LG full period is 1.2 seconds your sampled period is 600ms...  

I've ordered the comparator from Ali.. I already own some opto.

About the GitHub link:

"The code is based on using an Arduino Uno with Wiznet shield. There is no reason that this could not be done via serial with a Pro mini etc but it will not work with an ESP8266 as is. The ESP8266 will not allow for serial speeds low enough. However, it is possible that you could use a pro mini for the AC interface and i2C to an ESP8266 to still make it wireless"

You agree with this?

Why esp8266 wouldn't be able to work at such baud rate (104bps)?

Maybe it trigger the watchdog?

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Myles Eftos wrote 08/13/2020 at 11:25 point

Not sure about the e8266, but it looks unlikely for the 32 https://www.esp32.com/viewtopic.php?t=1476&p=7087&hilit=uart+break Though bit-banging that speed would be fine

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Eddi wrote 08/13/2020 at 11:47 point

I think they are speaking about the uart... But with software serial?

With software serial the issue is high baud rate... 

I'll try to ask to softwareserial guys

I've seen a couple of issues with baud rate lower then 300.. 

https://github.com/plerup/espsoftwareserial/issues/30

Maybe some delay may help

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Myles Eftos wrote 08/13/2020 at 12:11 point

Just looking at the source of SoftwareSerial, and it would seem so.

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arko36 wrote 07/02/2020 at 11:33 point

Just got the control out off the wall and put the scope in the white wire, seams that this is a two way communication with the indoor unit. Therefore I see this very difficult to manage it with the ESP8266. I realized cause I saw the EE:EE error message in the screen so there should be a proprietary protocol that also can control the remote MCU. I also see the remote has Zones, which makes me think that there is a paring between the two devices. I will also research about the RS485 adapter, I think it will be quicker approach as it will come with some "instructions"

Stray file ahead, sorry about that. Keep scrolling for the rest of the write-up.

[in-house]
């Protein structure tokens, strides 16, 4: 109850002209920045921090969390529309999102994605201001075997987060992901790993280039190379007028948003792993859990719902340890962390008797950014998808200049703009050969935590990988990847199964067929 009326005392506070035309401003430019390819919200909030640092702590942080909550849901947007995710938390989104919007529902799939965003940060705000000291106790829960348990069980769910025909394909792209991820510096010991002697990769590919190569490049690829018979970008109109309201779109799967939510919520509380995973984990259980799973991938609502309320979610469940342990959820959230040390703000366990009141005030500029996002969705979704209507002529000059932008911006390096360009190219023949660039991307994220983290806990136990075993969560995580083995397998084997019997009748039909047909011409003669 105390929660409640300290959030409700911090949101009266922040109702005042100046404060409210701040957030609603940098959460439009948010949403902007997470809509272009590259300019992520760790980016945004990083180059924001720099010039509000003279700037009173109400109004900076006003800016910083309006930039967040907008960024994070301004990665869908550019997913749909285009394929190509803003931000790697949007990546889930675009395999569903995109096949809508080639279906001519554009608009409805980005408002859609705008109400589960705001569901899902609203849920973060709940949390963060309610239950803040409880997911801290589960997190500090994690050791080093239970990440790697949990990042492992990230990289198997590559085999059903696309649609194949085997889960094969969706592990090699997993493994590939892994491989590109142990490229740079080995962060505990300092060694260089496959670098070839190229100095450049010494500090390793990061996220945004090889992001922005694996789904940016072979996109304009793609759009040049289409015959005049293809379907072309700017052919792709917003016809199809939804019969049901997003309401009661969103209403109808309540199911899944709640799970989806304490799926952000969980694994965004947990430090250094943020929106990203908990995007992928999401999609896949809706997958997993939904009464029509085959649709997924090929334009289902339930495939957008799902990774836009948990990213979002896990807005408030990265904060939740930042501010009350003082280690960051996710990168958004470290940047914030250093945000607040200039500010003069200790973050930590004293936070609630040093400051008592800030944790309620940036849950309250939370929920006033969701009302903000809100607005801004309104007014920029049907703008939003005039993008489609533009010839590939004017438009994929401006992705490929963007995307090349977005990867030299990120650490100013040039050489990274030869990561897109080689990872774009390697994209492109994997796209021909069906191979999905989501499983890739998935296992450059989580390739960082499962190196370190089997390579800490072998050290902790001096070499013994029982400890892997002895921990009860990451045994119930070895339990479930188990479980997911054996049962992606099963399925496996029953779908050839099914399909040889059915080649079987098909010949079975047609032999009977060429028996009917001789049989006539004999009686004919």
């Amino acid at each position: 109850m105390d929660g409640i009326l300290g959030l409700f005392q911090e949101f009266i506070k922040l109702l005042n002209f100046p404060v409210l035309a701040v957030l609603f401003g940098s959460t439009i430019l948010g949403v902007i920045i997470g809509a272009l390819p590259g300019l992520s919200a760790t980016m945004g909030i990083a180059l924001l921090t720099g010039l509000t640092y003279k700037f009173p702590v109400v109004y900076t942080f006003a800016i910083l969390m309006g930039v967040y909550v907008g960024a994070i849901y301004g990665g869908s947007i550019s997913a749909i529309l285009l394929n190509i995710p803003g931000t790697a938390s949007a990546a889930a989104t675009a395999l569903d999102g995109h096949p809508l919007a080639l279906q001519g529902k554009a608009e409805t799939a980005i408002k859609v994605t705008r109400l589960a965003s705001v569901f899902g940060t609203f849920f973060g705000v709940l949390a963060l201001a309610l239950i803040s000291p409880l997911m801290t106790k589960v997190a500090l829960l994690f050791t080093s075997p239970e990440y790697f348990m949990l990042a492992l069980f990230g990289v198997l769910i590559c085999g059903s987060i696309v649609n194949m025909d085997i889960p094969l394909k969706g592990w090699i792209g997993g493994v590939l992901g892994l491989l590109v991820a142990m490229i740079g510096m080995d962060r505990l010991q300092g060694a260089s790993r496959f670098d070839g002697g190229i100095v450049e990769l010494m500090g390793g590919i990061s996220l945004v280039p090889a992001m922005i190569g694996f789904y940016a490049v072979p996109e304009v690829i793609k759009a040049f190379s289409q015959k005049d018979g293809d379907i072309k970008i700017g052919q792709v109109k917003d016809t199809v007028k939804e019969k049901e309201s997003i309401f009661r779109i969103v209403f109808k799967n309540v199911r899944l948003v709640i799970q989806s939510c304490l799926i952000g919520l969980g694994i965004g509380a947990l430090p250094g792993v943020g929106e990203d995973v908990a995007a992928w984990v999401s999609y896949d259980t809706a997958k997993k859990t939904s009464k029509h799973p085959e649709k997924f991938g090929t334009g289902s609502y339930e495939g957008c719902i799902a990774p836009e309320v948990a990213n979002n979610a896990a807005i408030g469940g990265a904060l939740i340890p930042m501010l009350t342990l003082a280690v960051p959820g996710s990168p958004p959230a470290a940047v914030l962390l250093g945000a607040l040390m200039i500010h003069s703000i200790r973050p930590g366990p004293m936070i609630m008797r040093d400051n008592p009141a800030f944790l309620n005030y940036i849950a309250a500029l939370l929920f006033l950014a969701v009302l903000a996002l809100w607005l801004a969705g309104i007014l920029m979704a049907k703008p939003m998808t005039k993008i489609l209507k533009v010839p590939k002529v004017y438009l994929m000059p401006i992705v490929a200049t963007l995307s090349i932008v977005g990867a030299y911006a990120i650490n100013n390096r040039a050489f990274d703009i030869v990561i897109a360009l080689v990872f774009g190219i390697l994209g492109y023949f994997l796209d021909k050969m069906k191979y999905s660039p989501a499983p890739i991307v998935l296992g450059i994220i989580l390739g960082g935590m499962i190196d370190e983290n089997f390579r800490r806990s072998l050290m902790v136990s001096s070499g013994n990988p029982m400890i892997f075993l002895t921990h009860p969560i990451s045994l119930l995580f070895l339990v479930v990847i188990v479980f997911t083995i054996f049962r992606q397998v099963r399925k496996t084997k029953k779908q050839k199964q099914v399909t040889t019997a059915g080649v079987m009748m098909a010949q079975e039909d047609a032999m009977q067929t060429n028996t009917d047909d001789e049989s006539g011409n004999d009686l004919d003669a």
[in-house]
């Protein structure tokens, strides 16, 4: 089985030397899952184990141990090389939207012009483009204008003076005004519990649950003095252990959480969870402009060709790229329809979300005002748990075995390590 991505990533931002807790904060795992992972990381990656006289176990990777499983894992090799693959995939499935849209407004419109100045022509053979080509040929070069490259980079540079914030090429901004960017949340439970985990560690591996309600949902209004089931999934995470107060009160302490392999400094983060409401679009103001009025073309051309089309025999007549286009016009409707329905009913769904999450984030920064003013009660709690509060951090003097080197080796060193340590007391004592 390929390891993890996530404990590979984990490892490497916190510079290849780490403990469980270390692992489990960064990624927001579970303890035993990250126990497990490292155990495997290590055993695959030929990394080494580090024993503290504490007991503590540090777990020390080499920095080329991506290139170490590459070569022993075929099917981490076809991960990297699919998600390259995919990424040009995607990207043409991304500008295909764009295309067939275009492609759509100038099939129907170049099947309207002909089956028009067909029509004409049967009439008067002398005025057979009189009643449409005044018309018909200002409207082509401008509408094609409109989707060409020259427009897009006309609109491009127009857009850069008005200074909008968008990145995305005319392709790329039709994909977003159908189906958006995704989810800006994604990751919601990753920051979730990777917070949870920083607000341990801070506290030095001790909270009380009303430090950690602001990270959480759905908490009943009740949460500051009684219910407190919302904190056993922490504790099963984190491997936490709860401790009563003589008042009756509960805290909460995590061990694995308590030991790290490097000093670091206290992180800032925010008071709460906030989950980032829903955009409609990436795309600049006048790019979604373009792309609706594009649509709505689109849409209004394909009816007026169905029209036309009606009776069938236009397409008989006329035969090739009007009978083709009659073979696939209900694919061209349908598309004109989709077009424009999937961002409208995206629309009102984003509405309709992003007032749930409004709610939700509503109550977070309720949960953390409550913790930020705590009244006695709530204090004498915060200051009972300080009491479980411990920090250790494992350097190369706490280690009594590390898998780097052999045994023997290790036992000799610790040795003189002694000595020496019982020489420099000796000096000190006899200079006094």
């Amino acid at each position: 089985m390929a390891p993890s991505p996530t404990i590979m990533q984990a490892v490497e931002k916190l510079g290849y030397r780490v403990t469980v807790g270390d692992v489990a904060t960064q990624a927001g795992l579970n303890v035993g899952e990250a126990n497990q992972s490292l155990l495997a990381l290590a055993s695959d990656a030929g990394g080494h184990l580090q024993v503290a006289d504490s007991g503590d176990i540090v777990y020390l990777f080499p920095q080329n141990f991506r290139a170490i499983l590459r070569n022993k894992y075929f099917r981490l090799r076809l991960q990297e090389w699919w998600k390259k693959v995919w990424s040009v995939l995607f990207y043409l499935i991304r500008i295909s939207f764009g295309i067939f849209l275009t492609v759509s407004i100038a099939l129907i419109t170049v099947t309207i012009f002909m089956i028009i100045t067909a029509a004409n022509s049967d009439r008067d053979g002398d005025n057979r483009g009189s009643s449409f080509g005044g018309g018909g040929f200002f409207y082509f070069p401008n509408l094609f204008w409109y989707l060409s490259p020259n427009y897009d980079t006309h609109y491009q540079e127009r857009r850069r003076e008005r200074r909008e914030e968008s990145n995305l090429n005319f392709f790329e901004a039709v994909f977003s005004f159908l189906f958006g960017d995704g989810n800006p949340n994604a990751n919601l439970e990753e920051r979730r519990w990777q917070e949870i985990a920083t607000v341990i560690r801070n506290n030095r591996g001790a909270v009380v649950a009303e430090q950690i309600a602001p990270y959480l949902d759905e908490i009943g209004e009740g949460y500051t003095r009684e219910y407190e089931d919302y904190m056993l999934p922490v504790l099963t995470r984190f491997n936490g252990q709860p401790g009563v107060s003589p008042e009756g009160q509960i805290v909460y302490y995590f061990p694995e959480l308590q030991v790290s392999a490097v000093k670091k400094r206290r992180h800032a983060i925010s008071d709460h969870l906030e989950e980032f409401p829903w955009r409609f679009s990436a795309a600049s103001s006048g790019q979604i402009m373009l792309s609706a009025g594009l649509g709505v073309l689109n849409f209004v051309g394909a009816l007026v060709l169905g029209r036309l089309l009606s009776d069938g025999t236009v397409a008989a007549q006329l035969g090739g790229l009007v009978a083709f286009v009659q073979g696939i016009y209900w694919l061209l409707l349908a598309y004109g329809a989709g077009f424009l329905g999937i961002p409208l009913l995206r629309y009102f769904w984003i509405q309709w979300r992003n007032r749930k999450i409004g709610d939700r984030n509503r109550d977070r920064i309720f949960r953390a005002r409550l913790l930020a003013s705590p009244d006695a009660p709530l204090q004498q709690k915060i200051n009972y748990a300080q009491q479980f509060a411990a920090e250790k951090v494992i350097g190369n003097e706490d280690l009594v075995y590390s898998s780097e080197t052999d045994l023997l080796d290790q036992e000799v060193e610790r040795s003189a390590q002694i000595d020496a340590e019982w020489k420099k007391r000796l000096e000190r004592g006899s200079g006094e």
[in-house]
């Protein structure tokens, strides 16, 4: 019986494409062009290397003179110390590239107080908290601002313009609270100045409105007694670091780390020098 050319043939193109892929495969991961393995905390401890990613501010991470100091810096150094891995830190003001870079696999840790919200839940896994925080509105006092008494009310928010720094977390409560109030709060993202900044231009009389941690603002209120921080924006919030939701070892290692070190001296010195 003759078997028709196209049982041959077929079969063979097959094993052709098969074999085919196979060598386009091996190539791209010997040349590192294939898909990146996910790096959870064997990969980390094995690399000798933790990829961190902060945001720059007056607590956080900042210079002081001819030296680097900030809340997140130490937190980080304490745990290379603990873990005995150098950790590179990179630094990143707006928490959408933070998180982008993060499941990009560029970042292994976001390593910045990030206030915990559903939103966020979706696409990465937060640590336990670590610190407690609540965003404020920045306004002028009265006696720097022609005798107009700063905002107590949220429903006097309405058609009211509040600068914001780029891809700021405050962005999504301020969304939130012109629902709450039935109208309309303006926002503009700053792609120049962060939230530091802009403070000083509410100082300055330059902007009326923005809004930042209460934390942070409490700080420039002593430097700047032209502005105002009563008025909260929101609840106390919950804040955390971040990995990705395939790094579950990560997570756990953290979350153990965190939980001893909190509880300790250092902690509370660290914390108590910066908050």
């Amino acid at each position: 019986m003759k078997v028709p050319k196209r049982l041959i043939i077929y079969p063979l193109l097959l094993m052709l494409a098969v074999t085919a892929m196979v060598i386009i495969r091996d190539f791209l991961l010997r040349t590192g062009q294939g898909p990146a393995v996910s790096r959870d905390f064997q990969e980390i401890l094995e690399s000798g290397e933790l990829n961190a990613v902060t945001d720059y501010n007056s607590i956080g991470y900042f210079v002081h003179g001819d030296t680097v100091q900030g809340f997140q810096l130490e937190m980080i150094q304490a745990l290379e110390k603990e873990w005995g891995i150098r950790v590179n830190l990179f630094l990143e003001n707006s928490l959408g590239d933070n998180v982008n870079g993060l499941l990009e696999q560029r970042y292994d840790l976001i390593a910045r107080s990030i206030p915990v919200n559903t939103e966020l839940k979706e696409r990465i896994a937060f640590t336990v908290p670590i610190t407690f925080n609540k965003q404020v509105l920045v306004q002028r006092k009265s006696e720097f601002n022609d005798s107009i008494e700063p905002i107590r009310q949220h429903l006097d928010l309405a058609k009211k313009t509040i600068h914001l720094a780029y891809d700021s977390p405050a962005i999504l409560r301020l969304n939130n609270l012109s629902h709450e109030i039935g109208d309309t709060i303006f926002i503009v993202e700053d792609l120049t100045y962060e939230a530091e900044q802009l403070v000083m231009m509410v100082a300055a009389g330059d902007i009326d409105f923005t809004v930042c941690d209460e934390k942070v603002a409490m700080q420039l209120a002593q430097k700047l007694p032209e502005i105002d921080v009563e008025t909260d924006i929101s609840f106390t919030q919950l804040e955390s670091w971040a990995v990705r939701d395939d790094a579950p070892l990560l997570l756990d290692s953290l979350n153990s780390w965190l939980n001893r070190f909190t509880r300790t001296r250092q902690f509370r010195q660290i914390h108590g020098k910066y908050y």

Hacking the protocol means to hook the scope with the remote installed and map every action reaction data. Right ?

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Myles Eftos wrote 08/12/2020 at 22:43 point

You can have a master-slave setup - if the ESP can act as a slave, it should be fine. I have a second head unit, so I'm going to wire it up over the weekend as a slave and see if I can sniff what it sends.

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Jacob wrote 06/23/2020 at 14:15 point

This is really a very nice effort.  Most of the work is done.

But I think the control bus that connects the remote control to the indoor unit is different from  the one that connects the indoor unit to the outdoor unit.
In other words, we still unable to directly control the outdoor unit.

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Myles Eftos wrote 08/12/2020 at 22:44 point

I think this is ok - If we can simulate a slave control unit we only need to control the indoor unit

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jose.aparici wrote 03/24/2020 at 23:11 point

any progress in the project, I am interested in it. I am investigating on my own.
 Greetings ..

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Trueman wrote 05/30/2018 at 16:37 point

It's a great job of Reverse Engineering

I have a very similar device but the communication parameters are 500 Baud, 1 Start bit, 8 Bit of data, Even Parity, 1 Stop Bit.

At the moment I am developing the software for Arduino and I am going to adapt a circuit of a Lin interface for cars.

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Glen Ogilvie wrote 02/12/2018 at 22:16 point

Any update on this project?    I'm about to buy an air conditioning unit (ducted) and want to be able to control it from a raspberry pi / esp8266 / esp32.

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Myles Eftos wrote 08/12/2020 at 22:45 point

It's been slow going, but it's beginning to pique my interest again. I may have some more time shortly to start looking again, and I've made some additional discoveries that are interesting.

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Neil wrote 02/08/2018 at 05:23 point

I've got a similarish unit and have discovered the CoolLink range of adapters to communicate with them. Not sure of cost at the moment.

Interestingly, in the documentation for their latest units:

https://coolautomation.com/lib/doc/quickstart/Quick-Installation-Guide-CoolMasterNet-v1.5-EN-WEB.pdf

It mentions the interface to Fujitsu heaters is through a Echelon U10 interface, which is LONWorks. I can't find many reference to LONWorks with Fujitsu, except using the "network converter", so not quite sure how this works.